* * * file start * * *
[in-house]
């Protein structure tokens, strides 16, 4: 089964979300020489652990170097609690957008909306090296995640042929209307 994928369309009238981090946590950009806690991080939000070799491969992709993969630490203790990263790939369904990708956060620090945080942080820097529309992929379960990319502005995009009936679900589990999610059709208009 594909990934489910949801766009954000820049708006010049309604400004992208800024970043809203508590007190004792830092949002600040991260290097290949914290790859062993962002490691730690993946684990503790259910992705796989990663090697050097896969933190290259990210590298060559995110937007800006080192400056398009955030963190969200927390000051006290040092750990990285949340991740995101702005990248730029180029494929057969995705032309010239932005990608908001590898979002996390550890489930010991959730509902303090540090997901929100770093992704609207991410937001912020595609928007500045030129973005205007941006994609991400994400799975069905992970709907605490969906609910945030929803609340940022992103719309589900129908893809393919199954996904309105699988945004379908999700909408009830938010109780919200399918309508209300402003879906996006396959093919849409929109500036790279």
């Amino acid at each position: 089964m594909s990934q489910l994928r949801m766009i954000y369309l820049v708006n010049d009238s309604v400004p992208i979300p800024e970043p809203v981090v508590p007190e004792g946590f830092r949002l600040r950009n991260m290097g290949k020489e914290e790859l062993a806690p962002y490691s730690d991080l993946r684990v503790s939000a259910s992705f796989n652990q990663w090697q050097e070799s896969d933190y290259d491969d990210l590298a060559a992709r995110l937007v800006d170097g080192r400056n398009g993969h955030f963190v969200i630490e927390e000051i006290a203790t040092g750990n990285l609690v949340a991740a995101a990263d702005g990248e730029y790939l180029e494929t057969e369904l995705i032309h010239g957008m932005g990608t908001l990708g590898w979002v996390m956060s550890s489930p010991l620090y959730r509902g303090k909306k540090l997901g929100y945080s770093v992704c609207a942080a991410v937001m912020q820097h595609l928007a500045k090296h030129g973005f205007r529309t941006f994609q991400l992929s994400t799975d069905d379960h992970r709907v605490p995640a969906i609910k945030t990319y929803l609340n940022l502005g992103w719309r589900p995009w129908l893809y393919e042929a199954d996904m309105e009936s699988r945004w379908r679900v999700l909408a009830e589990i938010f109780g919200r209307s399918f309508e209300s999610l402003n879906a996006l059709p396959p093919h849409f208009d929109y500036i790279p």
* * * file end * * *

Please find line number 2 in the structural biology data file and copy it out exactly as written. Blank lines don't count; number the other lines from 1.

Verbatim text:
């Protein structure tokens, strides 16, 4: 089964979300020489652990170097609690957008909306090296995640042929209307 994928369309009238981090946590950009806690991080939000070799491969992709993969630490203790990263790939369904990708956060620090945080942080820097529309992929379960990319502005995009009936679900589990999610059709208009 594909990934489910949801766009954000820049708006010049309604400004992208800024970043809203508590007190004792830092949002600040991260290097290949914290790859062993962002490691730690993946684990503790259910992705796989990663090697050097896969933190290259990210590298060559995110937007800006080192400056398009955030963190969200927390000051006290040092750990990285949340991740995101702005990248730029180029494929057969995705032309010239932005990608908001590898979002996390550890489930010991959730509902303090540090997901929100770093992704609207991410937001912020595609928007500045030129973005205007941006994609991400994400799975069905992970709907605490969906609910945030929803609340940022992103719309589900129908893809393919199954996904309105699988945004379908999700909408009830938010109780919200399918309508209300402003879906996006396959093919849409929109500036790279």